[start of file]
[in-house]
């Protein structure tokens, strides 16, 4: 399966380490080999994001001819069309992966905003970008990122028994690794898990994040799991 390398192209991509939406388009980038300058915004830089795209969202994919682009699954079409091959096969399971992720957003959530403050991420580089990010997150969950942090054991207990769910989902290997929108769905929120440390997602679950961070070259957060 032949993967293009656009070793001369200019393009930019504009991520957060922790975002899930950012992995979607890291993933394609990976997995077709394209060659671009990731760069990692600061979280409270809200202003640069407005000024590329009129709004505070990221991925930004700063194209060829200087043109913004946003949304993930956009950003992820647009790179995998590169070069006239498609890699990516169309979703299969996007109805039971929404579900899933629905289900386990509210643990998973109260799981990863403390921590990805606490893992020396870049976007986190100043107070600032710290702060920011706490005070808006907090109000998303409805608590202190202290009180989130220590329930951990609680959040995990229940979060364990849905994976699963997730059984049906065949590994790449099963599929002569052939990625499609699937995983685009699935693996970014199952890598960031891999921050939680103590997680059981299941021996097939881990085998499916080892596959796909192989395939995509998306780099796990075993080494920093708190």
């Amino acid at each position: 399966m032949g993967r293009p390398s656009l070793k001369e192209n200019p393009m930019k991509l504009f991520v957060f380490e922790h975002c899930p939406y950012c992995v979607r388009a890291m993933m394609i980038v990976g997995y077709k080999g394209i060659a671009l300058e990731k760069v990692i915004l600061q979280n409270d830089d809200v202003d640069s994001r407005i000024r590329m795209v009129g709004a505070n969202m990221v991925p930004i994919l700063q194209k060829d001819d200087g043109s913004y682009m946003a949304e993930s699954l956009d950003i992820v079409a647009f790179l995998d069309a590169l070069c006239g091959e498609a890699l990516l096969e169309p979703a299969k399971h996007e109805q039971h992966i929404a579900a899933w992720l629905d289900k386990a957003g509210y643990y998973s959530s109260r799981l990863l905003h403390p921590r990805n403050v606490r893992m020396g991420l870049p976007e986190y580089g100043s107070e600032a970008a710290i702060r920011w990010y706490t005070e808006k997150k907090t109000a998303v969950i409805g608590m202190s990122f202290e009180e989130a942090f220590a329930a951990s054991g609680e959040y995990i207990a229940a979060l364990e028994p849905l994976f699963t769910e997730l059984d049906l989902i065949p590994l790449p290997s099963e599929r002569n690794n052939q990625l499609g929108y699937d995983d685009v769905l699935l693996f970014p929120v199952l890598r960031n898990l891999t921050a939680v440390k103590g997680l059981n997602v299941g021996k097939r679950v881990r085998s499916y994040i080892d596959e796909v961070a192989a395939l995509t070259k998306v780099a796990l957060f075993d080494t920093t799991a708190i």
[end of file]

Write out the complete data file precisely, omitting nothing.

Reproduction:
[in-house]
């Protein structure tokens, strides 16, 4: 399966380490080999994001001819069309992966905003970008990122028994690794898990994040799991 390398192209991509939406388009980038300058915004830089795209969202994919682009699954079409091959096969399971992720957003959530403050991420580089990010997150969950942090054991207990769910989902290997929108769905929120440390997602679950961070070259957060 032949993967293009656009070793001369200019393009930019504009991520957060922790975002899930950012992995979607890291993933394609990976997995077709394209060659671009990731760069990692600061979280409270809200202003640069407005000024590329009129709004505070990221991925930004700063194209060829200087043109913004946003949304993930956009950003992820647009790179995998590169070069006239498609890699990516169309979703299969996007109805039971929404579900899933629905289900386990509210643990998973109260799981990863403390921590990805606490893992020396870049976007986190100043107070600032710290702060920011706490005070808006907090109000998303409805608590202190202290009180989130220590329930951990609680959040995990229940979060364990849905994976699963997730059984049906065949590994790449099963599929002569052939990625499609699937995983685009699935693996970014199952890598960031891999921050939680103590997680059981299941021996097939881990085998499916080892596959796909192989395939995509998306780099796990075993080494920093708190």
């Amino acid at each position: 399966m032949g993967r293009p390398s656009l070793k001369e192209n200019p393009m930019k991509l504009f991520v957060f380490e922790h975002c899930p939406y950012c992995v979607r388009a890291m993933m394609i980038v990976g997995y077709k080999g394209i060659a671009l300058e990731k760069v990692i915004l600061q979280n409270d830089d809200v202003d640069s994001r407005i000024r590329m795209v009129g709004a505070n969202m990221v991925p930004i994919l700063q194209k060829d001819d200087g043109s913004y682009m946003a949304e993930s699954l956009d950003i992820v079409a647009f790179l995998d069309a590169l070069c006239g091959e498609a890699l990516l096969e169309p979703a299969k399971h996007e109805q039971h992966i929404a579900a899933w992720l629905d289900k386990a957003g509210y643990y998973s959530s109260r799981l990863l905003h403390p921590r990805n403050v606490r893992m020396g991420l870049p976007e986190y580089g100043s107070e600032a970008a710290i702060r920011w990010y706490t005070e808006k997150k907090t109000a998303v969950i409805g608590m202190s990122f202290e009180e989130a942090f220590a329930a951990s054991g609680e959040y995990i207990a229940a979060l364990e028994p849905l994976f699963t769910e997730l059984d049906l989902i065949p590994l790449p290997s099963e599929r002569n690794n052939q990625l499609g929108y699937d995983d685009v769905l699935l693996f970014p929120v199952l890598r960031n898990l891999t921050a939680v440390k103590g997680l059981n997602v299941g021996k097939r679950v881990r085998s499916y994040i080892d596959e796909v961070a192989a395939l995509t070259k998306v780099a796990l957060f075993d080494t920093t799991a708190i």